Bronchitis in early childhood has been found to increase the risk of lung diseases in middle age according to research from the Allergy and Lung Health Unit at the University of Melbourne.
Researchers found that Australian children who had bronchitis at least once before the age of seven were more likely to have lung problems in later life.
They also established that the lung diseases the children suffered from by the time they reached the age of 53 were usually asthma and pneumonia, rather than chronic bronchitis or chronic obstructive pulmonary disease.
Lead author of a paper published today in the journal, BMJ Open Respiratory Research, Dr Jennifer Perret, said the findings come from one of the world’s oldest surveys, the Tasmanian Longitudinal Health Study, which followed 8,583 people who were born in Tasmania in 1961 and started school in 1968.
“This is the first very long-term prospective study that has examined the relationship between childhood bronchitis severity with adult lung health outcomes. We have seen already that children with protracted bacterial bronchitis are at increased risk of serious chronic infective lung disease after two to five years, so studies like ours are documenting the potential for symptomatic children to develop lung conditions, such as asthma and lung function changes, up to mid-adult life,” she said.
Researchers established the link between childhood bronchitis and adult lung problem by surveying the original participants when they joined the study. Participants were then tracked for an average of 46 years with 42 per cent completing another questionnaire, including doctor-diagnosed lung conditions and a clinical examination, between 2012 and 2016.
By categorising participants into groups based on groups based on the number and duration of episodes of “bronchitis” and/or “loose, rattly or chesty cough,” they found that the more often a participant had been diagnosed by a doctor as having pneumonia and asthma, the more likely the participant had bronchitis as a child.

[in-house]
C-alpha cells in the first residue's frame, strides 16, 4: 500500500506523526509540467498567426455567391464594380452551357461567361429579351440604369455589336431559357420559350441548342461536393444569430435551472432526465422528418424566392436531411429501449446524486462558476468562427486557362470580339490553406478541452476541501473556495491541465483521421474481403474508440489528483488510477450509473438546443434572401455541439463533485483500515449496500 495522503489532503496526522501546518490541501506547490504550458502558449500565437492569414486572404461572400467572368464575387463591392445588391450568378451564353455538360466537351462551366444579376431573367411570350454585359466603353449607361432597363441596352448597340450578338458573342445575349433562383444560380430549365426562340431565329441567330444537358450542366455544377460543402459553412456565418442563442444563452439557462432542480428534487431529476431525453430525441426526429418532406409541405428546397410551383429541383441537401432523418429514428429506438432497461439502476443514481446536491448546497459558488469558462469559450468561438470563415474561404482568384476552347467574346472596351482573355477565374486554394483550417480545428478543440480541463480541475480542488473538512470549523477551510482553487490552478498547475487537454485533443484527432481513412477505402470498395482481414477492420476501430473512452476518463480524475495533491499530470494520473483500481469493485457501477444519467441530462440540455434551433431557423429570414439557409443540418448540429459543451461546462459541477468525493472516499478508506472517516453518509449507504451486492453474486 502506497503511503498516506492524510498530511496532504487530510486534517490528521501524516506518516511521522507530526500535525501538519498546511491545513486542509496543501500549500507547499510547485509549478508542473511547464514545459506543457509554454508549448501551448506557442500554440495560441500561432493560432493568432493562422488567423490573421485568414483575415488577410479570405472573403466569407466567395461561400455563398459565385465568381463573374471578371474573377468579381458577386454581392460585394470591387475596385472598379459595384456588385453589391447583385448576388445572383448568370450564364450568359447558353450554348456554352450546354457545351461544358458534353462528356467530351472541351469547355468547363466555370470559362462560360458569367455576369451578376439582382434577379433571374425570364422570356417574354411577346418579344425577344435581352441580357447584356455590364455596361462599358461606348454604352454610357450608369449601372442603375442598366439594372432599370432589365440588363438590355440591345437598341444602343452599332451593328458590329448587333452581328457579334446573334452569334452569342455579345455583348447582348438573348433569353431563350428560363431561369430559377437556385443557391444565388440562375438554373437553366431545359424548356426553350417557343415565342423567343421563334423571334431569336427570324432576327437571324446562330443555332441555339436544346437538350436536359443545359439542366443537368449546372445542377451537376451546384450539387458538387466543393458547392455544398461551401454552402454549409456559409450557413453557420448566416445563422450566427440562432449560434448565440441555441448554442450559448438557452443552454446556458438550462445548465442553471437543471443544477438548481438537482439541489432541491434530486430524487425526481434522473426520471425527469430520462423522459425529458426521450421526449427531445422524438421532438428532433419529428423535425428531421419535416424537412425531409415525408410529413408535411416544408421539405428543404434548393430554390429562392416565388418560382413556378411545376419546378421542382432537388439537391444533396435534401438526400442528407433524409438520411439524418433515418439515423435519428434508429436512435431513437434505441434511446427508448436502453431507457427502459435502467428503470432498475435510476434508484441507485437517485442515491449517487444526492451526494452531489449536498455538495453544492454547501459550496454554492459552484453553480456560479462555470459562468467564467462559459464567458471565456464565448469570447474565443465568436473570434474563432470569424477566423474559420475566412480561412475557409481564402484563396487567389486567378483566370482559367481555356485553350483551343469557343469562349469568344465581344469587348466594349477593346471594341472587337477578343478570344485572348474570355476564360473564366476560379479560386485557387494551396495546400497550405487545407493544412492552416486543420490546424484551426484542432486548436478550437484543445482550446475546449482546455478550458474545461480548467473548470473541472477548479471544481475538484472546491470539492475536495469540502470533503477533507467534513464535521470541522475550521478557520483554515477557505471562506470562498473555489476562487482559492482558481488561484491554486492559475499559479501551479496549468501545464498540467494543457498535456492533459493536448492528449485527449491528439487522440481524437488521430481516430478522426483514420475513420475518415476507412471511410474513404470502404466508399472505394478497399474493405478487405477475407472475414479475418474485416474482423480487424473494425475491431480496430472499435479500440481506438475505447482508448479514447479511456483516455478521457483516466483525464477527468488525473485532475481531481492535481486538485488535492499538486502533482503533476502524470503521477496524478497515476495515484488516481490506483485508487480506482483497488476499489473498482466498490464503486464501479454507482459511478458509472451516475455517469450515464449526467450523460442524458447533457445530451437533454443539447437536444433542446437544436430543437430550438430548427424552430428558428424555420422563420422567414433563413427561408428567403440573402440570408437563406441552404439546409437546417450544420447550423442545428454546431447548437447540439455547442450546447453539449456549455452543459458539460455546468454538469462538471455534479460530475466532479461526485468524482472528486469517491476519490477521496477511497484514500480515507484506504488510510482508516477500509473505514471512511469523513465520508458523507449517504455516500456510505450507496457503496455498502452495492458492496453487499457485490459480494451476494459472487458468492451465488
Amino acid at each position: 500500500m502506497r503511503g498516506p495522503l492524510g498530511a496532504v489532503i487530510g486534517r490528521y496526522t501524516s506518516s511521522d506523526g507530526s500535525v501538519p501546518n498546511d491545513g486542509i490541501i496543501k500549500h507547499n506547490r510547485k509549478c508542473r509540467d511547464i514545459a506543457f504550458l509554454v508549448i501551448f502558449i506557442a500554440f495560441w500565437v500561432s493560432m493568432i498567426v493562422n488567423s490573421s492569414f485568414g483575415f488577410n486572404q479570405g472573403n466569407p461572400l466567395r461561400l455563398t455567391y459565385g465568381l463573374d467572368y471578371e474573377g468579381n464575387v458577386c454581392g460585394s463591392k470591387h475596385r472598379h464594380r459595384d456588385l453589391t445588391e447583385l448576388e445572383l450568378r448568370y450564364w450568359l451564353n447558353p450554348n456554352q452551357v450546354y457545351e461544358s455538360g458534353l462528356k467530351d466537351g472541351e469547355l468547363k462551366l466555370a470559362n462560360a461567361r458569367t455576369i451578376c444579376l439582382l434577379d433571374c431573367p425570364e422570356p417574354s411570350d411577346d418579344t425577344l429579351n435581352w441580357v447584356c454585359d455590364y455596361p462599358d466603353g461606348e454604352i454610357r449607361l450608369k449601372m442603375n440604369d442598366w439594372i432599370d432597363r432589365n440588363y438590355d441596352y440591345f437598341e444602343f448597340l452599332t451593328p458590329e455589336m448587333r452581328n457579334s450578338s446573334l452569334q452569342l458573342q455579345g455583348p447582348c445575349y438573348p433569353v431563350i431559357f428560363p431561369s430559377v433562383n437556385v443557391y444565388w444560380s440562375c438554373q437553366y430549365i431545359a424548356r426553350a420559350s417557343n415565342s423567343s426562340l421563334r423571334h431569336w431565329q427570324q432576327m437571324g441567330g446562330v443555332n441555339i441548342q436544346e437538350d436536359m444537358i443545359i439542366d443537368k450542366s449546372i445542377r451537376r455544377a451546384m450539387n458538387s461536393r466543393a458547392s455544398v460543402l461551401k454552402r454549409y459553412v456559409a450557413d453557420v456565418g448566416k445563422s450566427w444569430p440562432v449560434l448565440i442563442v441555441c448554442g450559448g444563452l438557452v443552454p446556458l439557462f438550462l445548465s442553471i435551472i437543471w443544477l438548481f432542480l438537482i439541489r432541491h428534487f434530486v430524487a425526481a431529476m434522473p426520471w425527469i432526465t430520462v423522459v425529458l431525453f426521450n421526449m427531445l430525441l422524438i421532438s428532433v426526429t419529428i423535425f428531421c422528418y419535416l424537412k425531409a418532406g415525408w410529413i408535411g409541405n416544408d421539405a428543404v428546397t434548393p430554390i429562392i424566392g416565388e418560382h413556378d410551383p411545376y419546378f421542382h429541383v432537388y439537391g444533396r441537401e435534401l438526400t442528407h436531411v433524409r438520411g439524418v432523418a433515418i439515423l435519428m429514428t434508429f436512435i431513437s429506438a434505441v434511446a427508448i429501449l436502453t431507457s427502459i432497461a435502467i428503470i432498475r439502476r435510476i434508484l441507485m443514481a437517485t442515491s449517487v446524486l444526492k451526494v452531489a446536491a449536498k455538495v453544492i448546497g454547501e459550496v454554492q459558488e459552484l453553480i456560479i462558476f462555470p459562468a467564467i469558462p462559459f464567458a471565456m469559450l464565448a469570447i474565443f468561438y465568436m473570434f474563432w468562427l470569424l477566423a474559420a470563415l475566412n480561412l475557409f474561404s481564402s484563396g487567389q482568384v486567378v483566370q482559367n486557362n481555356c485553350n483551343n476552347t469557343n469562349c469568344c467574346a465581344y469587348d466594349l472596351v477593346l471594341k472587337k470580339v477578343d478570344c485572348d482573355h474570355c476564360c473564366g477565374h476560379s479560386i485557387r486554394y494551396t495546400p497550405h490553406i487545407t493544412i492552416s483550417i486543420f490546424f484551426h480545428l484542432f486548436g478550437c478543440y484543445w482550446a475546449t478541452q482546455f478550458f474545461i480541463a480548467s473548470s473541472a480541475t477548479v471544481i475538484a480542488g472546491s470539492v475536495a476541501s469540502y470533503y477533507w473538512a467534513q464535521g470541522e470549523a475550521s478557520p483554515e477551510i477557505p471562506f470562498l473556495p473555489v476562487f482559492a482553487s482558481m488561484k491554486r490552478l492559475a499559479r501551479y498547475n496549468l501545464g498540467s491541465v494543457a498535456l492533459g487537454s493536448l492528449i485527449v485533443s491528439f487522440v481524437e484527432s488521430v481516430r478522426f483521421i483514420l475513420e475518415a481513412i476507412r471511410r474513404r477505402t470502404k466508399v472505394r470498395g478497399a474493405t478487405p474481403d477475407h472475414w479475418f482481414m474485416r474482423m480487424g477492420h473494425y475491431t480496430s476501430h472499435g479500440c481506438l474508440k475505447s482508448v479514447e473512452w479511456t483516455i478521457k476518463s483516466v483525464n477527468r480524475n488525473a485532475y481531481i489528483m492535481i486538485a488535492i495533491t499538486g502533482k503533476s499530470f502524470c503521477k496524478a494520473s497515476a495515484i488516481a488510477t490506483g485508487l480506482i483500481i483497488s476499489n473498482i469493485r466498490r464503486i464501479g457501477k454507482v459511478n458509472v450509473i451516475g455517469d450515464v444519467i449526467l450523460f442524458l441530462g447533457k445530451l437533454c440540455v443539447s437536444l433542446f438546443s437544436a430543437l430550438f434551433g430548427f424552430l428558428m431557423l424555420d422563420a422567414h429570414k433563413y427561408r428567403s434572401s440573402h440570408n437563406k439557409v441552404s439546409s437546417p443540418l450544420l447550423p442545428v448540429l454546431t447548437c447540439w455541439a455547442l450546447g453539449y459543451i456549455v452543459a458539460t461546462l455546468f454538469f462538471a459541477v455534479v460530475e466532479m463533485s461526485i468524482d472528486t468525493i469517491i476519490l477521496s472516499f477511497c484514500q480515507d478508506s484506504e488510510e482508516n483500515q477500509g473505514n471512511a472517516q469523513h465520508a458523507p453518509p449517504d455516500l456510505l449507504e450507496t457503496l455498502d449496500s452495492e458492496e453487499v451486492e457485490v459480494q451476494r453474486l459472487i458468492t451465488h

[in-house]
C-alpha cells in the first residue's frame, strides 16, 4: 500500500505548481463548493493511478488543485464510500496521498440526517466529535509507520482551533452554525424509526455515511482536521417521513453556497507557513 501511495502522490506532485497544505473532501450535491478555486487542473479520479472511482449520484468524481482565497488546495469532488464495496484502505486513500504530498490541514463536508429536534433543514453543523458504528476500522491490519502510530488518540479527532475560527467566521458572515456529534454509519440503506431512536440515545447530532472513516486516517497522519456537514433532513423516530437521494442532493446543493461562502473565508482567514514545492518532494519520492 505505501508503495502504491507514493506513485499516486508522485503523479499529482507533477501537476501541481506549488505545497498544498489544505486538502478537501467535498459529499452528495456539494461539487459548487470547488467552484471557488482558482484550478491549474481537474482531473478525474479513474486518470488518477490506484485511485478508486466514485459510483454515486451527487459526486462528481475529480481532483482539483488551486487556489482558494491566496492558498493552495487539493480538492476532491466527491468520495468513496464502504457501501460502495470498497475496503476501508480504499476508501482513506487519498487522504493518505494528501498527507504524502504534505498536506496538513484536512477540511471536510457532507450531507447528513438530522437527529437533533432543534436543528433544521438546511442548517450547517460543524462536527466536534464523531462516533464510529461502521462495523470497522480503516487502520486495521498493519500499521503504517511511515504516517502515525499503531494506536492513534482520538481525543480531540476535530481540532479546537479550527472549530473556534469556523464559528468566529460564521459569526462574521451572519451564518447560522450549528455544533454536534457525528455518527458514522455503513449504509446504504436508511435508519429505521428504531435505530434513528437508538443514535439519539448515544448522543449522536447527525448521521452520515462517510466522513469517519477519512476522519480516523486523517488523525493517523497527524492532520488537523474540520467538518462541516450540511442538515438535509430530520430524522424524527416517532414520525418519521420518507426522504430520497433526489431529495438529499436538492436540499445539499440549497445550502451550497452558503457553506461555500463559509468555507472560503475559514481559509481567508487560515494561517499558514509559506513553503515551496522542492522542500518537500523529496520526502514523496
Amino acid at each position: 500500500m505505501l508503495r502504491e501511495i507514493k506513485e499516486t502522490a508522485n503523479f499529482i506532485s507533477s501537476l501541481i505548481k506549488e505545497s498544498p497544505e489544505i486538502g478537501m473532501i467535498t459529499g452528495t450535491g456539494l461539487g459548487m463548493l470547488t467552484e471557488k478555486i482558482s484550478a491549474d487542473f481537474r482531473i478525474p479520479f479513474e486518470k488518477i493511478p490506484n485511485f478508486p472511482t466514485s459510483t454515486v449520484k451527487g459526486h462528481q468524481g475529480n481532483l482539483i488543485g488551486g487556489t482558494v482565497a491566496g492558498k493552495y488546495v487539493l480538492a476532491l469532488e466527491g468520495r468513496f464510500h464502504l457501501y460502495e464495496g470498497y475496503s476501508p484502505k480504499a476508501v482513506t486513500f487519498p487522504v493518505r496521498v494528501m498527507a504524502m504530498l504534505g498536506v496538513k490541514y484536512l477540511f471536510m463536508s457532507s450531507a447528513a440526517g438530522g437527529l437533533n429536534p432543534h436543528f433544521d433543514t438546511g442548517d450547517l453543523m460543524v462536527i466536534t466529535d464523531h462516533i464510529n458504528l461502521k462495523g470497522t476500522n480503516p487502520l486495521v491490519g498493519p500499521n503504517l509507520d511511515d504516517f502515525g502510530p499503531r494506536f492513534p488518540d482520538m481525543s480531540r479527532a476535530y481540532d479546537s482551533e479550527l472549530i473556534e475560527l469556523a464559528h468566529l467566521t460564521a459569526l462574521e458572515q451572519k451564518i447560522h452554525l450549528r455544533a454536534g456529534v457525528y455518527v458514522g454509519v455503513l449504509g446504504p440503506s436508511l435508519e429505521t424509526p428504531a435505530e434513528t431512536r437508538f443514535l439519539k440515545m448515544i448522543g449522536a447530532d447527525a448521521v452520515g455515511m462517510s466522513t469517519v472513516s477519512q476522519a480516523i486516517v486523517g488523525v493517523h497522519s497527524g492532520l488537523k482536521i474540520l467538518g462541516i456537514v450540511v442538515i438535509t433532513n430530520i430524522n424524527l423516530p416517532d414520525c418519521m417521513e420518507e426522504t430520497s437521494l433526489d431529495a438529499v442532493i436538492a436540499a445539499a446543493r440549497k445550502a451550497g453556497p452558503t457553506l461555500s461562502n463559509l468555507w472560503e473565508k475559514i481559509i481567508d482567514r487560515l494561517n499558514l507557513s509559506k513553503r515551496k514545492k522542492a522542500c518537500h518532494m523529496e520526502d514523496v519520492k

Dr Perret said the numbers in the most severe subgroup were small (just 42 participants were in this category and of these just 14 had current asthma in middle-age), but the trends across bronchitis severity categories were significant.
“Compared with the majority who never had from bronchitis, there was an incremental increase in risk for later asthma and pneumonia which strengthened the more often a person had suffered from bronchitis as a child, and especially if they had recurrent episodes which were prolonged for at least one month in duration.
“It is notable that the link with later adult active asthma was seen for participants who did not have co-existent asthma or wheezing in childhood, and a similar finding has been recently seen in a very large meta-analysis of school-aged children who had had a lower respiratory tract infection during early childhood.”
Researchers hope the study will help doctors identify children who could benefit from more careful monitoring and earlier interventions to keep them in better health into mid-adult life.